RUSSIA: Finance minister threatens to quit over Medvedev
Respected Russian Finance Minister Alexei Kudrin said he will resign if current President Dmitry Medvedev is named prime minister next year under a new Vladimir Putin presidency.
On Saturday, Prime Minister Putin said he will run for president in the spring and would select Medvedev as his prime minister if elected. Kudrin, who is one of the most trusted Russian politicians among foreign investors, said Sunday that he has fundamental economic disagreements with Medvedev.
"I do not see myself in the new government. The point is not only that no one has offered me the job. I think that the disagreements I have will not allow me to join the government," Kudrin said in Washington at a World Bank meeting, hours after Putin's announcement that he would seek a return to the presidency he previously held for two terms.
Kudrin, who has served as finance minister for the last 11 years, is believed to have a major role in Russia's economic growth and stability. Earlier this year Kudrin was seen as a likely choice for Putin's prime minister.
Kudrin disagrees with Medvedev over a recent increase in military spending, saying that it will add risks for the budget and macroeconomics, and keep Russia dependent on high oil prices. Other points of conflict include pension fund reforms, which Kudrin believes have not been successful.
Though the finance minister does not agree with Medvedev's fiscal policies, he supports Putin and thinks he will bring financial reforms if he becomes president.
"Putin feels problems very seriously and responds to them. In this sense, I hope that he will also feel what is necessary to be done to raise the potential of economic growth, including the implementation of structural reforms," Kudrin said, according to the Russian news service RIA Novosti.
Deutsche Bank Russia chief economist Yaroslav Lissovolik said the government will probably negotiate to keep Kudrin from leaving.
"There is still time to resolve the issues," Lissovolik said.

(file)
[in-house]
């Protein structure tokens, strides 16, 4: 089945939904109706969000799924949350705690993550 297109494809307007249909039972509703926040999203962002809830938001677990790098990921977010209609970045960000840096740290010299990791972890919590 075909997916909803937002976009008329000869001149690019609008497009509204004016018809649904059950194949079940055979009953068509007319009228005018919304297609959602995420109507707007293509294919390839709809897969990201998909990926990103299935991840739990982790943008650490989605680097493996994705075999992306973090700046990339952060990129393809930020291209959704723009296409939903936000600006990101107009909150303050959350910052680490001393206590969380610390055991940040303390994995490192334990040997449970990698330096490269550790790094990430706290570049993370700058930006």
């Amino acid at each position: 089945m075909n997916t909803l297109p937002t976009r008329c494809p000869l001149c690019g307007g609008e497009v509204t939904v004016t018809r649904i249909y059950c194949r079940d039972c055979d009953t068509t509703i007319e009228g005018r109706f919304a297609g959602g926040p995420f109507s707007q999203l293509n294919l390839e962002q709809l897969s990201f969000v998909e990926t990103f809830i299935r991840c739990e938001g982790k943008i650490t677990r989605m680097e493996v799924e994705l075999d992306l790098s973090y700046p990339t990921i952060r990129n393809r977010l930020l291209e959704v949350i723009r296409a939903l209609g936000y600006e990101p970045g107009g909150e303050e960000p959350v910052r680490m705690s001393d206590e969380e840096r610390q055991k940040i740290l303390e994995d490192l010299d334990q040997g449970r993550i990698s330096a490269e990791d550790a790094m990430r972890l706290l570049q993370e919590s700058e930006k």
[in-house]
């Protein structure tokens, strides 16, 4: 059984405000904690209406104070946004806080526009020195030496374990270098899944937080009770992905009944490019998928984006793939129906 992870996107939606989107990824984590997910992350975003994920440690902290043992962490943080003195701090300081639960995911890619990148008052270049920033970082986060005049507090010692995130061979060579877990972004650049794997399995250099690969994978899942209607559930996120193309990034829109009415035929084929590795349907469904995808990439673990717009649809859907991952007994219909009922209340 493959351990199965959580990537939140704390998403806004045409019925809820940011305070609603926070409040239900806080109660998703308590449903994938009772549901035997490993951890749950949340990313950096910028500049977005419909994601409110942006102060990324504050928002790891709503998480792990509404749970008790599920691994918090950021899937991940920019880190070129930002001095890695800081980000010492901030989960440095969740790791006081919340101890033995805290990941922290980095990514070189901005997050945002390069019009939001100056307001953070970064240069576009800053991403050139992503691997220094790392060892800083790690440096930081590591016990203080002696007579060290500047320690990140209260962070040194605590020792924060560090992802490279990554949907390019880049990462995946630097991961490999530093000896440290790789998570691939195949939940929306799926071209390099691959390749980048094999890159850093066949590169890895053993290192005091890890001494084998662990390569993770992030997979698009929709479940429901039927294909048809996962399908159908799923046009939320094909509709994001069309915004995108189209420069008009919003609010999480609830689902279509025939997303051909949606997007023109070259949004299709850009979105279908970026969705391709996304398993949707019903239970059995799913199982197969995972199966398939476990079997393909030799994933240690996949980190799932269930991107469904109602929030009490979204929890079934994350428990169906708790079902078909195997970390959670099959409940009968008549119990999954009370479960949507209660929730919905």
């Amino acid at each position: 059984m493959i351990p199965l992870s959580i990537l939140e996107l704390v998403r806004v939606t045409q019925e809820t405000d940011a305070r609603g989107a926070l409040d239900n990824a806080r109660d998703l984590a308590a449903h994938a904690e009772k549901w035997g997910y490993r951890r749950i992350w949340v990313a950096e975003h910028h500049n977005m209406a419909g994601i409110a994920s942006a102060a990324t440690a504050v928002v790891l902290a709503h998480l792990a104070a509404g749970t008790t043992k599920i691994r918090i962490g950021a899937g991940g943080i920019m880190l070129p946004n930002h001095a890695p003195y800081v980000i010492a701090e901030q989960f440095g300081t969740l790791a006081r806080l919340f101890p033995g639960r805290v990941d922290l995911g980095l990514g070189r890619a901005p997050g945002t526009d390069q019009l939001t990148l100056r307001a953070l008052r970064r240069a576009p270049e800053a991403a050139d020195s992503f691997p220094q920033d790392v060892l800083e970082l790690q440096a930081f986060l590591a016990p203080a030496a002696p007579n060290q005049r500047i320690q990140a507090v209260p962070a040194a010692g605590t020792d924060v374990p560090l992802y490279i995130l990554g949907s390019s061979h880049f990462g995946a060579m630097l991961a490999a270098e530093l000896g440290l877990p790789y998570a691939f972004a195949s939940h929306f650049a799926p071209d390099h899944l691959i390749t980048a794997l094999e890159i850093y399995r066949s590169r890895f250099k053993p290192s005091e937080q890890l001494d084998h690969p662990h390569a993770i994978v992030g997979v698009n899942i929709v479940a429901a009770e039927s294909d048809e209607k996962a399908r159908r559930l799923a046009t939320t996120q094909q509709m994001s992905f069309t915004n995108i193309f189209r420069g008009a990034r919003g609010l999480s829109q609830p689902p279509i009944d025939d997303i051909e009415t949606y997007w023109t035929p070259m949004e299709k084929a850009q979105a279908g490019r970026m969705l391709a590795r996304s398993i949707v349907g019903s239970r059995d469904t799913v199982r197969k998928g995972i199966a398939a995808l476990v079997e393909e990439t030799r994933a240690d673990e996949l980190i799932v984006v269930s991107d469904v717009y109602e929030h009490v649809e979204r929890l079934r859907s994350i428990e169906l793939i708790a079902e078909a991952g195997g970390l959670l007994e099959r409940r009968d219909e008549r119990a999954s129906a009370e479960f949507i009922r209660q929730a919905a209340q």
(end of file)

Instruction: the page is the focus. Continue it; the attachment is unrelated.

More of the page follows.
Putin's press secretary, Dmitry Peskov, said Sunday that Kudrin will "remain on Putin's team," the Russian news agency Interfax reported.
"Any empty rhetoric about who is going to be in the government and who will not is hopeless," Peskov said.
The weekend announcement of the probable Putin-Medvedev job switch is likely to slow foreign capital flight from Russia brought on by uncertainty over what would happen next year, Lissovolik said.
Several hundred people attended a "For Russia Without Putin" rally in central Moscow on Sunday. Such rallies are regularly held by opposition groups, and this one was sanctioned by authorities. The Solidarnost opposition movement leader Ilya Yashin said he expected about 50 people, but after Putin's announcement, nearly 500 showed up.
Yashin urged protesters to take action instead of emigrating. He said he expects mass emigration of the educated upper class because "nobody wants to live under Putin for another 12 years."
"I asked people to stay and not to leave the country to scoundrels," Yashin said.
-- Khristina Narizhnaya
Photo: A portrait of Russian President Dmitry Medvedev hangs on a wall behind Russia's Finance Minister Alexei Kudrin at the Reuters Russia Investment Summit, in Moscow, in this photo taken Sept. 13. Credit: Denis Sinyakov / Reuters